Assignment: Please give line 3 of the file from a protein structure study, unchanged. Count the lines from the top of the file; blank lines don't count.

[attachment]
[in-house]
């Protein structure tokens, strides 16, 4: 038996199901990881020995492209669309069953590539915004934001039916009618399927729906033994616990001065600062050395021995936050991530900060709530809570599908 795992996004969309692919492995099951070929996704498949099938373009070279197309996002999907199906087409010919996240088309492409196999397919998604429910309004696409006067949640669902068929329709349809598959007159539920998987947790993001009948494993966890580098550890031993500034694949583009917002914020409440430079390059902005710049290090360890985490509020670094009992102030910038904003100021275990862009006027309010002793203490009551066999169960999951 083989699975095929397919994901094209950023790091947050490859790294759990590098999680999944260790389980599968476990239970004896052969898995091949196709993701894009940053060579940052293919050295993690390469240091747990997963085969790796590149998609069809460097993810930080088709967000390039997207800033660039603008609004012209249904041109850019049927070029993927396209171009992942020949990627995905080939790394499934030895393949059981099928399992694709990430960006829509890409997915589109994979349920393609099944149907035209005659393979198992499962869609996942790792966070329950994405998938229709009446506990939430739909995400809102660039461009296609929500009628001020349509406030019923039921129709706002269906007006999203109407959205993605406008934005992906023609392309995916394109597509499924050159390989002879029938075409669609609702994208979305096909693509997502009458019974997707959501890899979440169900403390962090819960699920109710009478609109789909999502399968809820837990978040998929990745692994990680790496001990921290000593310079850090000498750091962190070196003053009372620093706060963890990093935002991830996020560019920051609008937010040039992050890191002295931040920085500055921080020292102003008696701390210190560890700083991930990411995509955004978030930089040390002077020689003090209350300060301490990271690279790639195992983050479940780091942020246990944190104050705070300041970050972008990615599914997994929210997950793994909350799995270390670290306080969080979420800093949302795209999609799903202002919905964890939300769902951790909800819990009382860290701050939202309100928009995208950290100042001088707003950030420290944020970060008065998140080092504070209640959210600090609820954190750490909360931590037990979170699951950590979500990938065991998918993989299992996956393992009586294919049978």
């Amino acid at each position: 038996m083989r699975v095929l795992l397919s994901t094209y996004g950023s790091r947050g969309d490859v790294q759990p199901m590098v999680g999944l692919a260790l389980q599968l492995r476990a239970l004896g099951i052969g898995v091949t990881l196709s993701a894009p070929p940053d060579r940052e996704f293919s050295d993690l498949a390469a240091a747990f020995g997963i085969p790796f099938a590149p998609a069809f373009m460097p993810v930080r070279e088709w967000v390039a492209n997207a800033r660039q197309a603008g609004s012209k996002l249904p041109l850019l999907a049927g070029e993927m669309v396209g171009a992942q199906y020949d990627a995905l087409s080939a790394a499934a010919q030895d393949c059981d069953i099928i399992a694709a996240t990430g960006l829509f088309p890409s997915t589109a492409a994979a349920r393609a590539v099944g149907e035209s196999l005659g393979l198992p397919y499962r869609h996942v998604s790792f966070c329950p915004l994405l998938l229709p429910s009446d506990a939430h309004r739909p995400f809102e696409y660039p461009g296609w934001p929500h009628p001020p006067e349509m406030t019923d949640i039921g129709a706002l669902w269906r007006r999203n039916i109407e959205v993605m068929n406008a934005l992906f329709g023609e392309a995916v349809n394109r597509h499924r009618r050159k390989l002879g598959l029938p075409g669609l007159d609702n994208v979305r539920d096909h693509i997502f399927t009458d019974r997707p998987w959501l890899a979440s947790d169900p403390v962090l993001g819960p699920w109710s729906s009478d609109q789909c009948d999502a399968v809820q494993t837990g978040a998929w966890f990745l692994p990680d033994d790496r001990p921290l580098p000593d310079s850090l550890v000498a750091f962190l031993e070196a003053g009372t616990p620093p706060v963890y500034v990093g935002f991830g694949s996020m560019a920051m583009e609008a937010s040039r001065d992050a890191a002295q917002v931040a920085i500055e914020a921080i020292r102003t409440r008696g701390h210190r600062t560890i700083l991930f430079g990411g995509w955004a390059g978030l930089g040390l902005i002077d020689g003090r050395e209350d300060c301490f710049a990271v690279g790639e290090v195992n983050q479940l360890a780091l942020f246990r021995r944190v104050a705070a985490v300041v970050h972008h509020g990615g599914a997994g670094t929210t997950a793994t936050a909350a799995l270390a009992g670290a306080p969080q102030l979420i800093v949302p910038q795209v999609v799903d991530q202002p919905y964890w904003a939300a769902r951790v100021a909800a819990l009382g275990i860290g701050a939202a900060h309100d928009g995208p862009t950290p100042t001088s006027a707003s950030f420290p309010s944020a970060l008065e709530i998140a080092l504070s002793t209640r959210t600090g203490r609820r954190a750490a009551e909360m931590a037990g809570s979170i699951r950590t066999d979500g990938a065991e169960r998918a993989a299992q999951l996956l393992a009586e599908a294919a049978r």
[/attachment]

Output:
């Amino acid at each position: 038996m083989r699975v095929l795992l397919s994901t094209y996004g950023s790091r947050g969309d490859v790294q759990p199901m590098v999680g999944l692919a260790l389980q599968l492995r476990a239970l004896g099951i052969g898995v091949t990881l196709s993701a894009p070929p940053d060579r940052e996704f293919s050295d993690l498949a390469a240091a747990f020995g997963i085969p790796f099938a590149p998609a069809f373009m460097p993810v930080r070279e088709w967000v390039a492209n997207a800033r660039q197309a603008g609004s012209k996002l249904p041109l850019l999907a049927g070029e993927m669309v396209g171009a992942q199906y020949d990627a995905l087409s080939a790394a499934a010919q030895d393949c059981d069953i099928i399992a694709a996240t990430g960006l829509f088309p890409s997915t589109a492409a994979a349920r393609a590539v099944g149907e035209s196999l005659g393979l198992p397919y499962r869609h996942v998604s790792f966070c329950p915004l994405l998938l229709p429910s009446d506990a939430h309004r739909p995400f809102e696409y660039p461009g296609w934001p929500h009628p001020p006067e349509m406030t019923d949640i039921g129709a706002l669902w269906r007006r999203n039916i109407e959205v993605m068929n406008a934005l992906f329709g023609e392309a995916v349809n394109r597509h499924r009618r050159k390989l002879g598959l029938p075409g669609l007159d609702n994208v979305r539920d096909h693509i997502f399927t009458d019974r997707p998987w959501l890899a979440s947790d169900p403390v962090l993001g819960p699920w109710s729906s009478d609109q789909c009948d999502a399968v809820q494993t837990g978040a998929w966890f990745l692994p990680d033994d790496r001990p921290l580098p000593d310079s850090l550890v000498a750091f962190l031993e070196a003053g009372t616990p620093p706060v963890y500034v990093g935002f991830g694949s996020m560019a920051m583009e609008a937010s040039r001065d992050a890191a002295q917002v931040a920085i500055e914020a921080i020292r102003t409440r008696g701390h210190r600062t560890i700083l991930f430079g990411g995509w955004a390059g978030l930089g040390l902005i002077d020689g003090r050395e209350d300060c301490f710049a990271v690279g790639e290090v195992n983050q479940l360890a780091l942020f246990r021995r944190v104050a705070a985490v300041v970050h972008h509020g990615g599914a997994g670094t929210t997950a793994t936050a909350a799995l270390a009992g670290a306080p969080q102030l979420i800093v949302p910038q795209v999609v799903d991530q202002p919905y964890w904003a939300a769902r951790v100021a909800a819990l009382g275990i860290g701050a939202a900060h309100d928009g995208p862009t950290p100042t001088s006027a707003s950030f420290p309010s944020a970060l008065e709530i998140a080092l504070s002793t209640r959210t600090g203490r609820r954190a750490a009551e909360m931590a037990g809570s979170i699951r950590t066999d979500g990938a065991e169960r998918a993989a299992q999951l996956l393992a009586e599908a294919a049978r």